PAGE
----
Igniting Creativity for Better Readers and Writers

Despite what we know today about multiple intelligences, dominant learning styles, learning disabilities, attention spans, and neurological and developmental differences, much of education expects students to respond and behave the same way. From standardized testing to uniform assignments and in-class lessons, sameness is our normal. And it’s not just what and how we teach in school, it’s how we expect students to progress during and after school. In fact, the accepted formula for success in America also resembles a straight line: graduate high school, go to college, get a job. And yet, we hear remarkable stories of CEOs, like Steve Jobs, who dropped out of college, athletes, like Lebron James who skip college to play professional sports, and even Nobel Peace Prize winners, like Malala, who change the world before they finish high school. If you’ve ever wondered if there’s more than one path to greatness, you’re not alone. But if you’ve ever wondered if we’re worse off for considering these stories exceptions rather than examples, then you should meet Sir Ken Robinson.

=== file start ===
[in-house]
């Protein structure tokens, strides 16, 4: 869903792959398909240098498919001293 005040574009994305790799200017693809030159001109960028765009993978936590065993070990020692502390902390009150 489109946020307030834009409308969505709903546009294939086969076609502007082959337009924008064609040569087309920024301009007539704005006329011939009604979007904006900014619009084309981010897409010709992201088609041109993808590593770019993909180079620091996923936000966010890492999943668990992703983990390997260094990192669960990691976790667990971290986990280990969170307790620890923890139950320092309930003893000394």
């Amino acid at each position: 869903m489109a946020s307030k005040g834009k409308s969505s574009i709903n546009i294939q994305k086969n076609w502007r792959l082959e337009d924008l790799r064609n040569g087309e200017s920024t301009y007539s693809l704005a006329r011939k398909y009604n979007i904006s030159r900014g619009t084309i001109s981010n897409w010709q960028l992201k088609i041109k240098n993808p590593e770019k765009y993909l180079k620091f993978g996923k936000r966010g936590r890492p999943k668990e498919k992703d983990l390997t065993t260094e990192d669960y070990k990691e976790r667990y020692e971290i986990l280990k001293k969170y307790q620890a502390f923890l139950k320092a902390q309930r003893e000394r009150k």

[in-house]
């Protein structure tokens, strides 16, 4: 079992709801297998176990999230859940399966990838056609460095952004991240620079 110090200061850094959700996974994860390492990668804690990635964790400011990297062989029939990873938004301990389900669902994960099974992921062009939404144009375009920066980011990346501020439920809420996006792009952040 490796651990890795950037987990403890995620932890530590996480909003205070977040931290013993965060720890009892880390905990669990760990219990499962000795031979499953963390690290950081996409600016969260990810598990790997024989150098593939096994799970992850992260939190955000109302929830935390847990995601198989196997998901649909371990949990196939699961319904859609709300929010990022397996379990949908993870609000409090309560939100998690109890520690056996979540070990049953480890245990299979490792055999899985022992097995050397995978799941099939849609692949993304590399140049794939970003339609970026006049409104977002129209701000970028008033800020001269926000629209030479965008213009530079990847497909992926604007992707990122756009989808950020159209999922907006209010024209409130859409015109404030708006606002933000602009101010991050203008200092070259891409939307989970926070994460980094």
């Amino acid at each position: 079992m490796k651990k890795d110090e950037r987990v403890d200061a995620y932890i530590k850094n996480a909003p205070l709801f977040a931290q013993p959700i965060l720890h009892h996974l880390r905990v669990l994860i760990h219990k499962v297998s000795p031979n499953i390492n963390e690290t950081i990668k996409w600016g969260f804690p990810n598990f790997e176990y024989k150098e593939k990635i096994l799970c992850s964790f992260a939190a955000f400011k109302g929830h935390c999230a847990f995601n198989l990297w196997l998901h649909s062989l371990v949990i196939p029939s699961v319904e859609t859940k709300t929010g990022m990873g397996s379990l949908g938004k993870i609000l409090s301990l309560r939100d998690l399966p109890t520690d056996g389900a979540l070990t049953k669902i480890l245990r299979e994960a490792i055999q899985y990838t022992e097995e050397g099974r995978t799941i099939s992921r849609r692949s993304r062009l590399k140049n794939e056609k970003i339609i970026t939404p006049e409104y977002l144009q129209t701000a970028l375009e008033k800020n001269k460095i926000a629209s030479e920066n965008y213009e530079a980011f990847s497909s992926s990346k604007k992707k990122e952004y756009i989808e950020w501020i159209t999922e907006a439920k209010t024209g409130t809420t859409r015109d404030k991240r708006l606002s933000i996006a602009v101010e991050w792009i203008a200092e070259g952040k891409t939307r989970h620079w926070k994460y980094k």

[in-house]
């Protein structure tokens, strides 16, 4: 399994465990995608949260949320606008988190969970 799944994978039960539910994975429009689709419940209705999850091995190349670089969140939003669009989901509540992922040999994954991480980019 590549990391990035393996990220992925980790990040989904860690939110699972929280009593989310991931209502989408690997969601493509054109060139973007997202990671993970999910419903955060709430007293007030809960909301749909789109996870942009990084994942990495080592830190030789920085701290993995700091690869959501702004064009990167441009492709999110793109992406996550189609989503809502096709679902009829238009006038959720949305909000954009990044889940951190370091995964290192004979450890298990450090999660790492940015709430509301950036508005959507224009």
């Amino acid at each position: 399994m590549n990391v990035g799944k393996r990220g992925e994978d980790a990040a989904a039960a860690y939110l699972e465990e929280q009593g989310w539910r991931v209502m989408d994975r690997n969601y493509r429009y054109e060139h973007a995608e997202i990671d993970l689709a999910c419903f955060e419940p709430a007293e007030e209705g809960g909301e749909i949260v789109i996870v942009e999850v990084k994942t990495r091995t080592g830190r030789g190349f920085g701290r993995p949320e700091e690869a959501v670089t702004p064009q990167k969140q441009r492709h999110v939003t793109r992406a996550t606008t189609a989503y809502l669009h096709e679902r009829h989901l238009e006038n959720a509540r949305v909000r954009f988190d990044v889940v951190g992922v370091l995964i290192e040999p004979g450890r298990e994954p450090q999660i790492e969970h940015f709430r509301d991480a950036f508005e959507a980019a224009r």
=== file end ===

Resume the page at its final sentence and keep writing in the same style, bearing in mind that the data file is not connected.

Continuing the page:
In Robinson’s viral TEDtalk, “Do Schools Kill Creativity?” he examines how the structure of traditional schooling and the preconceived notions around intelligence and achievement are keeping students from fully embracing the complexities of their own talent. In fact, what the Lebron James and Steve Jobs and Malalas of this world demonstrate is that talent, even wisdom, is beyond age or prerequisite. If the trajectory of high school graduation to college graduation to a lifetime of success is not necessarily the route, while high school graduation and college graduation is sometimes the route, what do the stories of James, Jobs, and Malala teach us? Well, in its simplest form, we can see they are both routes. In fact, Robinson says the ability to imagine alternative solutions to the same problem (How will I become a happy, healthy and productive adult?) is called divergent thinking, an “essential aspect of creativity.” Robinson argues divergent thinking is sorely undervalued in traditional  education and urges educators and parents to press for reform, and it is certainly needed. But if we, ourselves, use divergent thinking to solve this problem (How do we foster creative problem solvers?), we also will notice inherent ways some academic subjects already invite us to think divergently.